Ontario ordering non-essential businesses to close
By Allison JonesEconomy General Government Manufacturing coronavirus COVID-19 government manufacturing Ontario
Begins March 24 at 11:59 p.m. and will be in place for at least 14 days.
TORONTO — Ontario Premier Doug Ford is ordering the closure of all non-essential businesses in the province to help deal with the spread of COVID-19.
He says the order will be effective March 24 at 11:59 p.m. and will be in place for at least 14 days.
Ford says the next 36 hours will give non-essential businesses the chance to prepare.
He says he will release the list of businesses March 24 that will be allowed to stay open, but food will remain on the grocery store shelves and people will still have access to medication.
The premier says it was a tough decision, but now is not the time for half measures.
Ontario reported 78 new COVID-19 cases today, bringing the provincial total to 503.
It’s the largest increase in a day so far. The total includes six deaths and eight cases that have fully resolved.
At least six of the new cases are hospitalized, including a woman in her 30s, a man in his 40s, two people in their 50s and two people in their 70s.
Ford also announced that Ontario is providing a $200-million funding boost for social services, including shelters, food banks, emergency services, charities and non-profits.
Money is set to go to municipalities and social service agencies, and will help those organizations hire additional staff and operate using social distancing.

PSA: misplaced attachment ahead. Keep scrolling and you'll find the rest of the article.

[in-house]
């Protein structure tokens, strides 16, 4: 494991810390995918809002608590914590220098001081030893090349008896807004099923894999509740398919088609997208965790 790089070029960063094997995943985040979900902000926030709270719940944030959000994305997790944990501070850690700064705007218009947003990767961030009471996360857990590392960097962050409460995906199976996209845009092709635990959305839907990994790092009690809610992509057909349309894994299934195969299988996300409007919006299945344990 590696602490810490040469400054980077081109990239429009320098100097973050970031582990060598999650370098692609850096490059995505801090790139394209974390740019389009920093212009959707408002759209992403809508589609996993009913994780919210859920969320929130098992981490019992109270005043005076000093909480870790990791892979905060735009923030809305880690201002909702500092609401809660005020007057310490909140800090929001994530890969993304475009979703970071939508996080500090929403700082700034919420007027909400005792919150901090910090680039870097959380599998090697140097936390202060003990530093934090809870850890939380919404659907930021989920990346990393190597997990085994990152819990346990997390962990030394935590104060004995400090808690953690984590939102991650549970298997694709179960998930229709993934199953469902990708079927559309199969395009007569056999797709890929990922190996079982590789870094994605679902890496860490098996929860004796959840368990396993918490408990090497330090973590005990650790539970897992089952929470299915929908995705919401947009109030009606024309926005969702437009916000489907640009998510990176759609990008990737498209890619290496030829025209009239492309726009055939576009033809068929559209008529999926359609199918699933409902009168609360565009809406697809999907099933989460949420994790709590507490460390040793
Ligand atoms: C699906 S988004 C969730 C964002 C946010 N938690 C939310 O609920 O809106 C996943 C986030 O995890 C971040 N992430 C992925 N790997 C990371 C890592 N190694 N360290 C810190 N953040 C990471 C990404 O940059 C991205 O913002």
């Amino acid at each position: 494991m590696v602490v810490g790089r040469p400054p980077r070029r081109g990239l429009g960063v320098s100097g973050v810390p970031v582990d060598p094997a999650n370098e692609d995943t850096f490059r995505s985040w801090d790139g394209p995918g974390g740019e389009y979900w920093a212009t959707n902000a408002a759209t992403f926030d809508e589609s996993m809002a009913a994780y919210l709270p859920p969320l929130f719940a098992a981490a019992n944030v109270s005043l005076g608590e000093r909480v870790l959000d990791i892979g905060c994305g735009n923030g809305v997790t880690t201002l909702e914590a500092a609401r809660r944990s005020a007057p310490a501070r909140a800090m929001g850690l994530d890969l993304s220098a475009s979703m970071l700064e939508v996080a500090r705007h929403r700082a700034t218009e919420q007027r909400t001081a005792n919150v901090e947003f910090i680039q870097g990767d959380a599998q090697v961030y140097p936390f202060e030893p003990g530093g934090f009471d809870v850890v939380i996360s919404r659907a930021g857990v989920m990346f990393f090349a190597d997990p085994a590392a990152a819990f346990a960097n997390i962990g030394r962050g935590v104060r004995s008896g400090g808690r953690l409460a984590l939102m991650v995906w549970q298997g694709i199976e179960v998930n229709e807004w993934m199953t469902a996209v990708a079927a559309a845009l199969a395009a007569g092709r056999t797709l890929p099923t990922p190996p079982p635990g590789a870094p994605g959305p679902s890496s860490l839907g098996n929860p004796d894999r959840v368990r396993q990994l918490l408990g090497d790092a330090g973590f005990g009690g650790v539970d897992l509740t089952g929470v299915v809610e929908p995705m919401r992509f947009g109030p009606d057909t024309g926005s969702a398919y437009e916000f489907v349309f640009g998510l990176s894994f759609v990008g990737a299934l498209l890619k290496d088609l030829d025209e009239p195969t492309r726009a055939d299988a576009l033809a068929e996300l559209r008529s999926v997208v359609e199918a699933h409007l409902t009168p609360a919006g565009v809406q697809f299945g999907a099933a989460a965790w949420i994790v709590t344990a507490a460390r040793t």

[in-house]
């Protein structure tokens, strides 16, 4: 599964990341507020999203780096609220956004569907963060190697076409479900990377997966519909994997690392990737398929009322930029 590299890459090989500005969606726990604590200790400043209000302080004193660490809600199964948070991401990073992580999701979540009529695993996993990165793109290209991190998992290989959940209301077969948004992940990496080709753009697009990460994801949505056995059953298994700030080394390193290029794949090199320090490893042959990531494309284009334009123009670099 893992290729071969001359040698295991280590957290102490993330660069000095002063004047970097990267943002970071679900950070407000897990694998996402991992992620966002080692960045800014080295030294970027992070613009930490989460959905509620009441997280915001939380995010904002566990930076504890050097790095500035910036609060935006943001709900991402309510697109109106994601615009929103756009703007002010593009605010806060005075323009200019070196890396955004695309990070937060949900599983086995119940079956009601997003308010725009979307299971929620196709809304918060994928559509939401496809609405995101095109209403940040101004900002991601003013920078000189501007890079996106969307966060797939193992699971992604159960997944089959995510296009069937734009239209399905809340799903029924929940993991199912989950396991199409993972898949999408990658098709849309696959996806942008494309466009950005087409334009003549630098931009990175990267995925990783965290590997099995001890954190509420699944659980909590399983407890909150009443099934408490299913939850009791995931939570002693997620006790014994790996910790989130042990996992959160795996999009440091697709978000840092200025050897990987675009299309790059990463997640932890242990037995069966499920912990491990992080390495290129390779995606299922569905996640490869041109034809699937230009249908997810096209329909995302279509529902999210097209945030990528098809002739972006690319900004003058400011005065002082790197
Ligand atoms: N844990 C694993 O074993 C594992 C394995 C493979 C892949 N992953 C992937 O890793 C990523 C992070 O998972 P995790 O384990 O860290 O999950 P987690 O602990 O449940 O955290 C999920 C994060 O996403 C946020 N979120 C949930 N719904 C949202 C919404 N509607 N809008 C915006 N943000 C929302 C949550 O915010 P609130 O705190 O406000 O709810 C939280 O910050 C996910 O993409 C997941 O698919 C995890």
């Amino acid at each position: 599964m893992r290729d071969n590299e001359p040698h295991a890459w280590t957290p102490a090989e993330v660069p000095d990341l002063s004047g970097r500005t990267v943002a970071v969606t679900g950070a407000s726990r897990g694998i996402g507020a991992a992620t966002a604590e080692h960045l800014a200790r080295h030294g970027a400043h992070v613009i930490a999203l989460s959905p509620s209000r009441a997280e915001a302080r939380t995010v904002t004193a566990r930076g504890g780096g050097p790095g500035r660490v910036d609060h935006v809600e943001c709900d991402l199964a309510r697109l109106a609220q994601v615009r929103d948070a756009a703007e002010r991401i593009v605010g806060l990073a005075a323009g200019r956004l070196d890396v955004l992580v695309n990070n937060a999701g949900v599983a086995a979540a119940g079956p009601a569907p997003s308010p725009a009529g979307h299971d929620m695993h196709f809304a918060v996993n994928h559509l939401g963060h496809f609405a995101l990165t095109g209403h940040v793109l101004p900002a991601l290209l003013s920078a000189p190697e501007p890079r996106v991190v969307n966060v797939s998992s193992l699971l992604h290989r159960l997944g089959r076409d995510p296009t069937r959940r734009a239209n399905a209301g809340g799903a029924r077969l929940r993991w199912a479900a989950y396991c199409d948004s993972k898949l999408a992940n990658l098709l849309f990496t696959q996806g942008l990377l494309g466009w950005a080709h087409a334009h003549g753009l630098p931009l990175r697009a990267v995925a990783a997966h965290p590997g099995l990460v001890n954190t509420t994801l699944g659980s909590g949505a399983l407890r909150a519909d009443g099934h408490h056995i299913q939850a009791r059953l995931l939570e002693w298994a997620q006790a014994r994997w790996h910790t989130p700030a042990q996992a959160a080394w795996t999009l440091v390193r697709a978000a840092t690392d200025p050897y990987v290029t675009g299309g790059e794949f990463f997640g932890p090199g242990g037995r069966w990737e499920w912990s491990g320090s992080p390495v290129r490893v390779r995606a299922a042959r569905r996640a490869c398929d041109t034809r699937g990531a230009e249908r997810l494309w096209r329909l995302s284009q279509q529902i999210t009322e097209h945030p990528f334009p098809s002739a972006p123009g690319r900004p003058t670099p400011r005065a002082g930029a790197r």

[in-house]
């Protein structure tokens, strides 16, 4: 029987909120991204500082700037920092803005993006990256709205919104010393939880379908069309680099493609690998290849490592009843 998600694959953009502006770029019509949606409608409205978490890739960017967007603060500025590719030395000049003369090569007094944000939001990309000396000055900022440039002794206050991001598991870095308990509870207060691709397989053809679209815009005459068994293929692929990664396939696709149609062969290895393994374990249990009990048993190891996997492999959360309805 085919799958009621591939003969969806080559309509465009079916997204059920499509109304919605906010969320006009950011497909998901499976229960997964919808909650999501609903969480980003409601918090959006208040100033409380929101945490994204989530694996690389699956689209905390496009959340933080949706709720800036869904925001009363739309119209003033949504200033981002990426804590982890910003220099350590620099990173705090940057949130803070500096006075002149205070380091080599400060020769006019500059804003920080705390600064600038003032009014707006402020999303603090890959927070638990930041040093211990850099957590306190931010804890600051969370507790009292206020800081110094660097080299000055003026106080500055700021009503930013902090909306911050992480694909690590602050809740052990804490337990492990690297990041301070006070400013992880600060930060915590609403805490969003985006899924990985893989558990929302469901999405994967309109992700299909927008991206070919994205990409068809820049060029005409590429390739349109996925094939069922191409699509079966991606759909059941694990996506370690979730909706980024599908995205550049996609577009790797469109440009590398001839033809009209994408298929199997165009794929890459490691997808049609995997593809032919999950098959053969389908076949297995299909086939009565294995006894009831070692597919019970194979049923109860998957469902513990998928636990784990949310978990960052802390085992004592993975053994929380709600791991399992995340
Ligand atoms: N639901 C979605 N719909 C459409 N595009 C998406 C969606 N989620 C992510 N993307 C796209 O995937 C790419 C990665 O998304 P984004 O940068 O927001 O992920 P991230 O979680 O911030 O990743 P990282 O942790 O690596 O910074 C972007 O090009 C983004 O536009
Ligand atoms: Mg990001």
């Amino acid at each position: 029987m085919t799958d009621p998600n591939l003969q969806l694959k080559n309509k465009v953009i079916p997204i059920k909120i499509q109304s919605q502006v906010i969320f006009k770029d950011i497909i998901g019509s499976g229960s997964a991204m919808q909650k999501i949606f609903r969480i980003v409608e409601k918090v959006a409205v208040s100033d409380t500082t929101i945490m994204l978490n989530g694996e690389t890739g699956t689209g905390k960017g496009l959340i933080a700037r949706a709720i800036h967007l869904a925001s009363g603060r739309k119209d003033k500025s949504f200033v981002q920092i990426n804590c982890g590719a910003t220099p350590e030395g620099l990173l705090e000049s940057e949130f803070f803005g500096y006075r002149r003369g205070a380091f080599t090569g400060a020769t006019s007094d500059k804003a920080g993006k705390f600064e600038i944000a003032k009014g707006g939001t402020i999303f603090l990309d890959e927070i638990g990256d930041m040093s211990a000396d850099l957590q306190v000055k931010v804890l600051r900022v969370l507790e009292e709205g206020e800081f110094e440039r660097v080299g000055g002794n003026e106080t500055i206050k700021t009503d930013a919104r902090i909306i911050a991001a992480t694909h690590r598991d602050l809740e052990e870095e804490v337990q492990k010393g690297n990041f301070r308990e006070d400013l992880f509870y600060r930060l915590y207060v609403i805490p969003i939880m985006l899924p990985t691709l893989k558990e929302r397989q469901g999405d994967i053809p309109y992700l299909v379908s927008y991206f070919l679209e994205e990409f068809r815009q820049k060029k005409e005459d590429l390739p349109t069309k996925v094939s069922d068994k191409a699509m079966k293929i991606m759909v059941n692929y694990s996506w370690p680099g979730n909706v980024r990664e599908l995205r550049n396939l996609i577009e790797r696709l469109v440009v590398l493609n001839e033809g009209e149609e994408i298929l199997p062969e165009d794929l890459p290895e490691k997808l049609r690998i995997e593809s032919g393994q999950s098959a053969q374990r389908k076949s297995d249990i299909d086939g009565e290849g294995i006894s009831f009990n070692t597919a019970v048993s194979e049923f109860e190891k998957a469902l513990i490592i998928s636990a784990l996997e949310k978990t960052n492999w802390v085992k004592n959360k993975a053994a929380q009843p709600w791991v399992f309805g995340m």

“Organizations across the province are doing critical work right now to help vulnerable Ontarians and these funds will allow them to directly help those who need it most,” Ford said in a statement.
The funding will also go toward an expanded emergency assistance program for people on welfare to help cover food, rent, informal childcare arrangements and other services.
Ontario has also enhanced its COVID-19 self-assessment tool, making it interactive and allowing the province to gather data from it.
The new tool takes users through a series of questions about their symptoms and will help them determine if they are likely to have COVID-19 and what to do.
Health Minister Christine Elliott said in a statement that the tool will give the province real-time data on the number of people who are told to seek care, self-isolate or monitor for symptoms, as well as where in the province they live.
People calling Telehealth Ontario have reported long waits, but Elliott said the service now has more than 2,000 lines running, up from about 400 before the pandemic.
The government also says Ontario has 58 dedicated COVID-19 assessment centres running, well up from the 38 Ford said were open just a few days ago.
Since March 22, more than 1,950 people received negative test results, while more than 8,000 people are still awaiting their results.
Elliott reminded Ontarians to practise social distancing, meaning staying at least two metres away from anyone outside your immediate family, and for anyone who has travelled to stay at home and self-isolate.
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